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450 Wellingtonians worked on Disney’s $US200m ‘Mulan’

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The $US200m Disney feature film Mulan, which begins its worldwide release on Friday night, had substantial participation from the Wellington creative community.

The production, directed by New Zealander Niki Caro (Whalerider) employed 1500 New Zealanders including 400 at Weta Digital and over 50 at Weta Workshop – where armour and more than 4000 weapons were made for the movie.

News from NZFC
Walt Disney’s Mulan, the latest feature film from New Zealand director Niki Caro, will release globally on Friday night at 7pm. Filmed on location around New Zealand, Mulan tells the epic tale of China’s legendary female warrior who risks everything out of love for her family and her country, to become one of the greatest warriors China has known.

More than 1500 New Zealanders worked on the movie, over a total of 143 shooting days. 70% of the filming took place in multiple locations around Auckland, with Canterbury’s Ahuriri Valley and the Waitaki District standing in for China.

Caro said the energy on set from day one was overwhelmingly positive. “As one of a small number of women directing large budget studio features, this was an amazing opportunity to come home to. In New Zealand, this crew just wrapped their arms around this movie and around me, and that gave me so much strength to hold this story up.”

More than 4000 weapons were made for the movie, over 1000 costumes created and 118 horses used in filming. Trick riders were brought in from Kazakhstan and Mongolia performing stunts on horseback during battle scenes. Local suppliers such as Weta Workshop and Weta Digital, The Rebel Fleet and Moxion brought expertise to the production. 400 people were employed by Weta Digital and over 50 by Weta Workshop.

Producer Jason Reed said it would’ve been hard to have made a film of this scale, with so much production value, in any other country. “There are two elements to that. The first is the dramatic scenery, and the second is having an infrastructure that is so film friendly, to have crews that know how to work on big movies, that know how to handle massive amounts of logistics that also are artistically driven. And we had Weta Workshop to do our armor and make our weapons.”

Mulan received the New Zealand Screen Production Grant and successfully secured the extra 5% uplift. A small number of international productions which qualify for the 20% grant and offer significant economic benefits to New Zealand may be invited to apply for the 5% uplift if it is anticipated they will provide significant additional economic benefits to New Zealand.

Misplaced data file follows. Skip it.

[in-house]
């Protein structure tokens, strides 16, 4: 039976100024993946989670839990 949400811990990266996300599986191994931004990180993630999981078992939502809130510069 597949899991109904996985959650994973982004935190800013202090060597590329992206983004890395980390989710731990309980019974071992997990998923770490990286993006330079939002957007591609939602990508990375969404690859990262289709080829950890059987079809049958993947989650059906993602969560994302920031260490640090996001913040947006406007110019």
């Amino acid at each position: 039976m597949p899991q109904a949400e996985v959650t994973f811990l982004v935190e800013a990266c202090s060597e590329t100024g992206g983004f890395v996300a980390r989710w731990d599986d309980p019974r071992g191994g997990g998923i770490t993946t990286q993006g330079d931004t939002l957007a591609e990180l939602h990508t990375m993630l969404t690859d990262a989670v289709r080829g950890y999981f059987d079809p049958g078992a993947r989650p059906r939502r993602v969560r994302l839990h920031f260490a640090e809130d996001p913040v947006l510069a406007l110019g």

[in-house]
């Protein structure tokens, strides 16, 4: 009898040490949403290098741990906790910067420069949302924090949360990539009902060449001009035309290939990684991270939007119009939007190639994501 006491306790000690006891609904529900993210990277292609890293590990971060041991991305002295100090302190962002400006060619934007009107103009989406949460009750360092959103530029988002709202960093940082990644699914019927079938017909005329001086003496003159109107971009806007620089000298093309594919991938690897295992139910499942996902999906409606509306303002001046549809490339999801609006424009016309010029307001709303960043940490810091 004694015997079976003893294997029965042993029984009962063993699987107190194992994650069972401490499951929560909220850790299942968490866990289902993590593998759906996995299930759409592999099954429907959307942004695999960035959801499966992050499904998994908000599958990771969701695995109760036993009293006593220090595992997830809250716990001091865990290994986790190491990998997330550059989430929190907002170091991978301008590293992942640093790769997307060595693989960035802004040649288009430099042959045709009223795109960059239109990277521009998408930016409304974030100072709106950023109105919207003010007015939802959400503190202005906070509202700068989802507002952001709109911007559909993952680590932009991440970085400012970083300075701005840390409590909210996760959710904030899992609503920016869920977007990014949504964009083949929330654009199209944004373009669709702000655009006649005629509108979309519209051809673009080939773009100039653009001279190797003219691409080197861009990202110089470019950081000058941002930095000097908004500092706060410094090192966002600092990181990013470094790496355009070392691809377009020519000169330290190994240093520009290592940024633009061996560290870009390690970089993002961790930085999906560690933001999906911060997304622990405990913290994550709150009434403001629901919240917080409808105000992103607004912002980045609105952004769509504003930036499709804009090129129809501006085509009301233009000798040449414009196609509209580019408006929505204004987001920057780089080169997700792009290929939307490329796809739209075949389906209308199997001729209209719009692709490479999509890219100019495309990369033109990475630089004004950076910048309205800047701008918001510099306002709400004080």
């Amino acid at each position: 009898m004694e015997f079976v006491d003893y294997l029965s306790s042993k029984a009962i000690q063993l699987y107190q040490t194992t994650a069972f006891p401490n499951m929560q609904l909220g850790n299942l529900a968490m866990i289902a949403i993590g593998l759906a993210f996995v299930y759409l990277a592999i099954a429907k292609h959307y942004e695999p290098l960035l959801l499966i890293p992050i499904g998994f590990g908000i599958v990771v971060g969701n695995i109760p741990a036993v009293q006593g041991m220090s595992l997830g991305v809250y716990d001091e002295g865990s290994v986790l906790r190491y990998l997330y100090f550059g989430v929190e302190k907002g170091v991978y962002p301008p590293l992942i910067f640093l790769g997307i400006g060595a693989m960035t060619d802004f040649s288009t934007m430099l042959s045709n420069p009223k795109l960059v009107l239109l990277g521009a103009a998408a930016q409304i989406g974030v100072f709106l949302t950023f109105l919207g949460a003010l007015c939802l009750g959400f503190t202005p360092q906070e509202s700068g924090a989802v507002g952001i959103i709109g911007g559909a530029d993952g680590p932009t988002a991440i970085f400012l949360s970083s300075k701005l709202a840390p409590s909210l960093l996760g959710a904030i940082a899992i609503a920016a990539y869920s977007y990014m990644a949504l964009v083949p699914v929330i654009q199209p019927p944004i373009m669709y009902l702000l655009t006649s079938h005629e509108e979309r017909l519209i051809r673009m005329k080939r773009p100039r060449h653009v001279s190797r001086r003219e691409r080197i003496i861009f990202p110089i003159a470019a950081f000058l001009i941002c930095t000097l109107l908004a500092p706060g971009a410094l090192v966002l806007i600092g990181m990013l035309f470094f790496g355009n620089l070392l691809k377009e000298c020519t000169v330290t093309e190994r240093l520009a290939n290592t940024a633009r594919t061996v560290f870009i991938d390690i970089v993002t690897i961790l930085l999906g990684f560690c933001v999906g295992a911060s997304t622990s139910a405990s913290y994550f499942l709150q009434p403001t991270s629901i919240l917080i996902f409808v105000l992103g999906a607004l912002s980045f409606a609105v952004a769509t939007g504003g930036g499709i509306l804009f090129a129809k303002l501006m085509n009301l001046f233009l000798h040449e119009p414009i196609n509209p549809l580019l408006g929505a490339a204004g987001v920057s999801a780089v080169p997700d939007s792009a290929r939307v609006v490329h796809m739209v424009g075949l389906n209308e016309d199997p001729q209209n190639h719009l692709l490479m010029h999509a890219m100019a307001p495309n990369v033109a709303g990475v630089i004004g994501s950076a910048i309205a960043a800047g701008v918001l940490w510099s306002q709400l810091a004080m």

More than 2000 Kiwi vendors were used during the production with over $200 million dollars spent in New Zealand. $10m was spent on accommodation. Mulan is the largest feature film production to be based in Auckland and was the first to use the two state of the art sound stages at Kumeu Film Studios.

New Zealand Film Commission CEO Annabelle Sheehan says Mulan is another example of how the NZSPG is generating and attracting high value productions. “Projects like Mulan attract hundreds of millions of dollars into New Zealand and create thousands of jobs. This is new money, providing a massive boost to our economy. We are so proud of what Niki Caro and everyone associated with the production has achieved.”

Mulan will be available on Disney + with Premier Access from Friday at 7pm.

Hollywood Reporter: Mulan review

Mulan is available for digital download on Disney+ for $39.99 – it also requires a current Disney+ subscription ($9.99 a month or $99 a year). Mulan is rated PG (violence).

1 comment:

  1. Lindsay, 4. September 2020, 17:54

    It’s all very well to celebrate the high level of employment that resulted from this Disney production. But in return for receiving millions from the government’s screen production fund, the American producers should have enabled New Zealanders to see this spectacular film (with its gorgeous South Island locations) on big screens in cinemas – which is how it was meant to be released – instead of restricting it to pay per view television. Audiences in China and Russia will be seeing it in cinemas. The NZ government should have made a cinema release a basic condition of paying out its grant. But no doubt when the deal was done, no one had dreamt of covid 19.